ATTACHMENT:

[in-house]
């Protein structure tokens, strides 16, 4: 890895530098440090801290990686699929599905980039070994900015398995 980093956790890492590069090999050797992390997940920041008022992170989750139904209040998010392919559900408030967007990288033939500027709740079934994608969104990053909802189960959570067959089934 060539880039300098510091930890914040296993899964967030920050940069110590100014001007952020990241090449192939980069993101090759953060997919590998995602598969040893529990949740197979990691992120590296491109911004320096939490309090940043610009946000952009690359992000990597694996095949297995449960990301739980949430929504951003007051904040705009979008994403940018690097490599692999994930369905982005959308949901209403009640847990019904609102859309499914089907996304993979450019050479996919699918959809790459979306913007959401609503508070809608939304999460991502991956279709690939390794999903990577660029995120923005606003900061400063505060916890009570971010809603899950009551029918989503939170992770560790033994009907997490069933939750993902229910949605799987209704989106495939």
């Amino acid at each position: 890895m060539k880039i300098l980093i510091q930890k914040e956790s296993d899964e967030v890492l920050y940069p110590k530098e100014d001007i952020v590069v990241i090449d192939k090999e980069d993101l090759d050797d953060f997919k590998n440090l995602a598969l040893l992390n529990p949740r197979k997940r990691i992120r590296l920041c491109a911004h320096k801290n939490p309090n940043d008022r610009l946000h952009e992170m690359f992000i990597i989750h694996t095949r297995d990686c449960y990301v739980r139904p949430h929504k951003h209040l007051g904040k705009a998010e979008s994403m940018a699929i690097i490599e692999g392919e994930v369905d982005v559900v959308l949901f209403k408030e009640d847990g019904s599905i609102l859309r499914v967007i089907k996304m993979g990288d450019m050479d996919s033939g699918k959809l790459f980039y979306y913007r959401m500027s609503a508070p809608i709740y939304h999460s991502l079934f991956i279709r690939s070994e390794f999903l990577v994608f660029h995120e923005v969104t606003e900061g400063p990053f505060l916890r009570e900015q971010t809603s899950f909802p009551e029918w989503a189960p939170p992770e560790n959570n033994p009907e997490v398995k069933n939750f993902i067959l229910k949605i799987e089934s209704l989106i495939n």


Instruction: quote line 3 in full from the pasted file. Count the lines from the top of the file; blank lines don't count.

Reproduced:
């Amino acid at each position: 890895m060539k880039i300098l980093i510091q930890k914040e956790s296993d899964e967030v890492l920050y940069p110590k530098e100014d001007i952020v590069v990241i090449d192939k090999e980069d993101l090759d050797d953060f997919k590998n440090l995602a598969l040893l992390n529990p949740r197979k997940r990691i992120r590296l920041c491109a911004h320096k801290n939490p309090n940043d008022r610009l946000h952009e992170m690359f992000i990597i989750h694996t095949r297995d990686c449960y990301v739980r139904p949430h929504k951003h209040l007051g904040k705009a998010e979008s994403m940018a699929i690097i490599e692999g392919e994930v369905d982005v559900v959308l949901f209403k408030e009640d847990g019904s599905i609102l859309r499914v967007i089907k996304m993979g990288d450019m050479d996919s033939g699918k959809l790459f980039y979306y913007r959401m500027s609503a508070p809608i709740y939304h999460s991502l079934f991956i279709r690939s070994e390794f999903l990577v994608f660029h995120e923005v969104t606003e900061g400063p990053f505060l916890r009570e900015q971010t809603s899950f909802p009551e029918w989503a189960p939170p992770e560790n959570n033994p009907e997490v398995k069933n939750f993902i067959l229910k949605i799987e089934s209704l989106i495939n």